Sociologists are better at explaining the differences between generations than I am, but I believe the political push to ban smoking from all public places, even in small towns such as Pontotoc, is directly related to a characteristic of the generation of Baby Boomers. I’ve heard enough speeches on trends and generational differences over the years to remember one of the defining aspects of a Boomer is the "it’s-all-about-me syndrome." And, it’s a characteristic I see again and again in those born between 1946 and 1964. These are the generation born from the time GIs returned home after World War II until shortly after the Kennedy assignation. Today, Baby Boomers are the ones in leadership positions in churches, schools, and in local governments.

What I can’t explain, for the life of me, is how America’s Greatest Generation failed so miserably to impart the values instilled in them, values that they have revered for a lifetime, to their own children. Maybe, they did their best, and the teaching didn’t take. Maybe, it’s an external factor such as exposure to DDT or too much fluoridated water. I’m sure smarter minds than mine have asked the same question with much the same results. Whatever, the reason, "boomers" are far different from their parents.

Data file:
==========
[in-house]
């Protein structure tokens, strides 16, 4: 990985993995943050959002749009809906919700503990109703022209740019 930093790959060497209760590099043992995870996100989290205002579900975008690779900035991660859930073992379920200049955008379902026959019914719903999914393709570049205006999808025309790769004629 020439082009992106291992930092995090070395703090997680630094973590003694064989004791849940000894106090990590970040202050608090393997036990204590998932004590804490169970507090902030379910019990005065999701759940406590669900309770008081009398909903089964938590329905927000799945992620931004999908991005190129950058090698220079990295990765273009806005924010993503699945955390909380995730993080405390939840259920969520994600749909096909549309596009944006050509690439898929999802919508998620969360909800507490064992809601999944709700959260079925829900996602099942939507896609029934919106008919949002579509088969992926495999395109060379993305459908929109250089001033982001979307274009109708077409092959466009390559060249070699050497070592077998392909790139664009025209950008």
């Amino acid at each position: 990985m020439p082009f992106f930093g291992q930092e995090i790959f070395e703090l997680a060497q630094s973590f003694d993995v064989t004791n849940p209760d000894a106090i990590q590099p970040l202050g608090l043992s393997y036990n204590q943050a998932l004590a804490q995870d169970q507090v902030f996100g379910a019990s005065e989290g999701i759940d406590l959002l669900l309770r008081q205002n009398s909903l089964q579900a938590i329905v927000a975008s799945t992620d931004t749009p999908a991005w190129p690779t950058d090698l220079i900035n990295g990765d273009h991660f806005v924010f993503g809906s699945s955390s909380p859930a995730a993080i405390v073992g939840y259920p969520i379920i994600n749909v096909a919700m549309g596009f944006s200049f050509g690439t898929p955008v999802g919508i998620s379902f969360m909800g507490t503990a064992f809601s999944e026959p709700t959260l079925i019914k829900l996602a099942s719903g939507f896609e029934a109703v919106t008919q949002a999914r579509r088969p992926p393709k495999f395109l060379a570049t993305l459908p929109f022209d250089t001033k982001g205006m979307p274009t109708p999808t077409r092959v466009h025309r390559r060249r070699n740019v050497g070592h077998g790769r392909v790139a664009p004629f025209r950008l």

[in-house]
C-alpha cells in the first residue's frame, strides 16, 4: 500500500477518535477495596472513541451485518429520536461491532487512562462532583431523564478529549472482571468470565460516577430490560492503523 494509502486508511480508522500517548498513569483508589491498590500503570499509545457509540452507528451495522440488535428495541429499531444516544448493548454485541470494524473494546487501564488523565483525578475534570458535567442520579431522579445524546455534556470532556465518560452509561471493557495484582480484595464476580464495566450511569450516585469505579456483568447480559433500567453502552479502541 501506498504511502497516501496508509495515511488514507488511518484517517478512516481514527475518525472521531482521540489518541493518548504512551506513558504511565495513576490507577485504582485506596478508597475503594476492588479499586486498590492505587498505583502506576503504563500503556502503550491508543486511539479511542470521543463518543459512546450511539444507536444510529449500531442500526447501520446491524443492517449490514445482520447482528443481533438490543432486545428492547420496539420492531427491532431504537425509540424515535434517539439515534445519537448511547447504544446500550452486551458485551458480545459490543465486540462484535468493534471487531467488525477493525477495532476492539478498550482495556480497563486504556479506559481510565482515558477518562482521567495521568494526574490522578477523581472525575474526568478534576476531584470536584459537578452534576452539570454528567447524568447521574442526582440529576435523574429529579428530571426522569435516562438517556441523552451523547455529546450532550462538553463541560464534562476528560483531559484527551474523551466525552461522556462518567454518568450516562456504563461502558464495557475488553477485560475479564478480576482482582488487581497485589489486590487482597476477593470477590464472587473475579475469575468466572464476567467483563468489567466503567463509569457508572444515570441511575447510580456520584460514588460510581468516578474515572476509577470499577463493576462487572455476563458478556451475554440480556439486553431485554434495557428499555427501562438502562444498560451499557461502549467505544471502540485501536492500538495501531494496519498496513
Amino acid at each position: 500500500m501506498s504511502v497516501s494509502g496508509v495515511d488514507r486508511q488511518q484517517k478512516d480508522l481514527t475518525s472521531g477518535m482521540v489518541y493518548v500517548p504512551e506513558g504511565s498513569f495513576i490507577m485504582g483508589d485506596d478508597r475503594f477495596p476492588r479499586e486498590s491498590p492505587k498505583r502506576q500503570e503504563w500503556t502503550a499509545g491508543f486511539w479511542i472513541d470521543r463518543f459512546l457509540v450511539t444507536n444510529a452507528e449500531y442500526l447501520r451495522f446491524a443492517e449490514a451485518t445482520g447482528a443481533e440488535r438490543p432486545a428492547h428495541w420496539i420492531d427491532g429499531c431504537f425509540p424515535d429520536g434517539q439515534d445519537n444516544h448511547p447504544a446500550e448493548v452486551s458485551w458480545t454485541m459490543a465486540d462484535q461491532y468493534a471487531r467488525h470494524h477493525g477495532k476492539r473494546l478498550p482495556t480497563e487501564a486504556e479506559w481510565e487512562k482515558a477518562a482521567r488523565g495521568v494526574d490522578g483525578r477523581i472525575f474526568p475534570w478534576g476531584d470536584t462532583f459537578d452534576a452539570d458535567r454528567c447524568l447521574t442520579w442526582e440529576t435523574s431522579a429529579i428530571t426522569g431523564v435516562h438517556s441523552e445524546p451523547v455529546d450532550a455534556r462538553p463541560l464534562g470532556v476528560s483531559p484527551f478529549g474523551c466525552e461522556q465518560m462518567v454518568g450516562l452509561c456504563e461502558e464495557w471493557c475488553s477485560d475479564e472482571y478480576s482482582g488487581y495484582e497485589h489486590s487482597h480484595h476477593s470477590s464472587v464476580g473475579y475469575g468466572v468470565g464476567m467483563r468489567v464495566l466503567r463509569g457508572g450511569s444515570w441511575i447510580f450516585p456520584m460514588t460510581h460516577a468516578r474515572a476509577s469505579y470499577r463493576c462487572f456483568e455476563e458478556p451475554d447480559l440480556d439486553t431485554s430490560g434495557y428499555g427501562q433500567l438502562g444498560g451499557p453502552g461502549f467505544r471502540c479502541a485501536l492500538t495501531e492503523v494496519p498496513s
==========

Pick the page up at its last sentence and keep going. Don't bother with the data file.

It has long been a part of Judeo-Christian thought that it’s better to work out ones differences with a brother or sister than to rely upon the courts. If that thought is still valid, then it has gone largely unheeded by the Baby Boomers. I dare say most lawyers would be out of work, were it not for a generation or two of lawsuit-happy souls.

Baby Boomers are far more "health conscious" than their parents, and since scientists have also linked second-hand smoke to cancer, boomers have taken measures and continue to take measures to protect themselves from the consequences of exposure to second-hand smoke. If a non-smoking section is good for a restaurant, a smoke-free restaurant is better. If designated smoking areas are good for a hospital, then to ban smoking anywhere on the grounds of the facility is better. If one business can be made smoke-free, why not legislate a smoke-free city?